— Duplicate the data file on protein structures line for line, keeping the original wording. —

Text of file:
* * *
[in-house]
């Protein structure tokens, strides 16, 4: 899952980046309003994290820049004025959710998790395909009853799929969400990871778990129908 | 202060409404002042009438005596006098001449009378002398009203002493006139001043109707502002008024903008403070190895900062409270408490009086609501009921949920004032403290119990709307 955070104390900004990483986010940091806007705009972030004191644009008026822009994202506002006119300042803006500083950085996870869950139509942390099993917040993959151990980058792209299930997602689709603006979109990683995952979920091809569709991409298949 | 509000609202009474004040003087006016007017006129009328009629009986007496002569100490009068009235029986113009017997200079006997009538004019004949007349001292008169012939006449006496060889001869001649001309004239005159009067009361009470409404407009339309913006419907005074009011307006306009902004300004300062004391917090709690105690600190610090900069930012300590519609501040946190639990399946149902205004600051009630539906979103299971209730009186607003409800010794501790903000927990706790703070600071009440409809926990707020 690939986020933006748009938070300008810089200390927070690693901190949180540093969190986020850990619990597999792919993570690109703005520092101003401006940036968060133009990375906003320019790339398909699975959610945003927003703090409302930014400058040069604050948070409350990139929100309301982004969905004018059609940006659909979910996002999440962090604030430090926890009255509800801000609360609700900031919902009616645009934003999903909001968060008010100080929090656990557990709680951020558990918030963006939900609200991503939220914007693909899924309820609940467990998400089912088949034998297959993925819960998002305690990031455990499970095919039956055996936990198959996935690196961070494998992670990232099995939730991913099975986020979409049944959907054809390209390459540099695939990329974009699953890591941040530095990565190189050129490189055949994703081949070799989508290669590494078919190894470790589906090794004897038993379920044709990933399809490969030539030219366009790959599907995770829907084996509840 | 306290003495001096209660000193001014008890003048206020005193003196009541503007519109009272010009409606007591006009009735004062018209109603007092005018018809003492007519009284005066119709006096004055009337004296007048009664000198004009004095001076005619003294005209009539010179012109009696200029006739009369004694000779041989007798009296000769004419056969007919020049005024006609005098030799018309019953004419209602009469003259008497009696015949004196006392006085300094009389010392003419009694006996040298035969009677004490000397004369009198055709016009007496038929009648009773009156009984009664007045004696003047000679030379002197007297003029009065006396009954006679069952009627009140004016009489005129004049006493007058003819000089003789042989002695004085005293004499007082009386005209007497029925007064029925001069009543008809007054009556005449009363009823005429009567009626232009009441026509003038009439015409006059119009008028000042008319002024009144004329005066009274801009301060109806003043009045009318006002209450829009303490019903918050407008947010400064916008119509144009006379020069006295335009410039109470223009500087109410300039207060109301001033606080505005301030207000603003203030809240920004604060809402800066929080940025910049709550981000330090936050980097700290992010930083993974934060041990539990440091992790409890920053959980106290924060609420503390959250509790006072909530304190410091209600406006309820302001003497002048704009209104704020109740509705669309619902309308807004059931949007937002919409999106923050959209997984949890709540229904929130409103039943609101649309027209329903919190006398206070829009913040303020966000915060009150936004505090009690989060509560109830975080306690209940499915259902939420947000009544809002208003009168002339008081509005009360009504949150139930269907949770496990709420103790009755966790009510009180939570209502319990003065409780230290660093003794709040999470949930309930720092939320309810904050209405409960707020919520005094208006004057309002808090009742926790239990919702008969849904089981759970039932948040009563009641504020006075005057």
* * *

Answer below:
[in-house]
């Protein structure tokens, strides 16, 4: 899952980046309003994290820049004025959710998790395909009853799929969400990871778990129908 | 202060409404002042009438005596006098001449009378002398009203002493006139001043109707502002008024903008403070190895900062409270408490009086609501009921949920004032403290119990709307 955070104390900004990483986010940091806007705009972030004191644009008026822009994202506002006119300042803006500083950085996870869950139509942390099993917040993959151990980058792209299930997602689709603006979109990683995952979920091809569709991409298949 | 509000609202009474004040003087006016007017006129009328009629009986007496002569100490009068009235029986113009017997200079006997009538004019004949007349001292008169012939006449006496060889001869001649001309004239005159009067009361009470409404407009339309913006419907005074009011307006306009902004300004300062004391917090709690105690600190610090900069930012300590519609501040946190639990399946149902205004600051009630539906979103299971209730009186607003409800010794501790903000927990706790703070600071009440409809926990707020 690939986020933006748009938070300008810089200390927070690693901190949180540093969190986020850990619990597999792919993570690109703005520092101003401006940036968060133009990375906003320019790339398909699975959610945003927003703090409302930014400058040069604050948070409350990139929100309301982004969905004018059609940006659909979910996002999440962090604030430090926890009255509800801000609360609700900031919902009616645009934003999903909001968060008010100080929090656990557990709680951020558990918030963006939900609200991503939220914007693909899924309820609940467990998400089912088949034998297959993925819960998002305690990031455990499970095919039956055996936990198959996935690196961070494998992670990232099995939730991913099975986020979409049944959907054809390209390459540099695939990329974009699953890591941040530095990565190189050129490189055949994703081949070799989508290669590494078919190894470790589906090794004897038993379920044709990933399809490969030539030219366009790959599907995770829907084996509840 | 306290003495001096209660000193001014008890003048206020005193003196009541503007519109009272010009409606007591006009009735004062018209109603007092005018018809003492007519009284005066119709006096004055009337004296007048009664000198004009004095001076005619003294005209009539010179012109009696200029006739009369004694000779041989007798009296000769004419056969007919020049005024006609005098030799018309019953004419209602009469003259008497009696015949004196006392006085300094009389010392003419009694006996040298035969009677004490000397004369009198055709016009007496038929009648009773009156009984009664007045004696003047000679030379002197007297003029009065006396009954006679069952009627009140004016009489005129004049006493007058003819000089003789042989002695004085005293004499007082009386005209007497029925007064029925001069009543008809007054009556005449009363009823005429009567009626232009009441026509003038009439015409006059119009008028000042008319002024009144004329005066009274801009301060109806003043009045009318006002209450829009303490019903918050407008947010400064916008119509144009006379020069006295335009410039109470223009500087109410300039207060109301001033606080505005301030207000603003203030809240920004604060809402800066929080940025910049709550981000330090936050980097700290992010930083993974934060041990539990440091992790409890920053959980106290924060609420503390959250509790006072909530304190410091209600406006309820302001003497002048704009209104704020109740509705669309619902309308807004059931949007937002919409999106923050959209997984949890709540229904929130409103039943609101649309027209329903919190006398206070829009913040303020966000915060009150936004505090009690989060509560109830975080306690209940499915259902939420947000009544809002208003009168002339008081509005009360009504949150139930269907949770496990709420103790009755966790009510009180939570209502319990003065409780230290660093003794709040999470949930309930720092939320309810904050209405409960707020919520005094208006004057309002808090009742926790239990919702008969849904089981759970039932948040009563009641504020006075005057």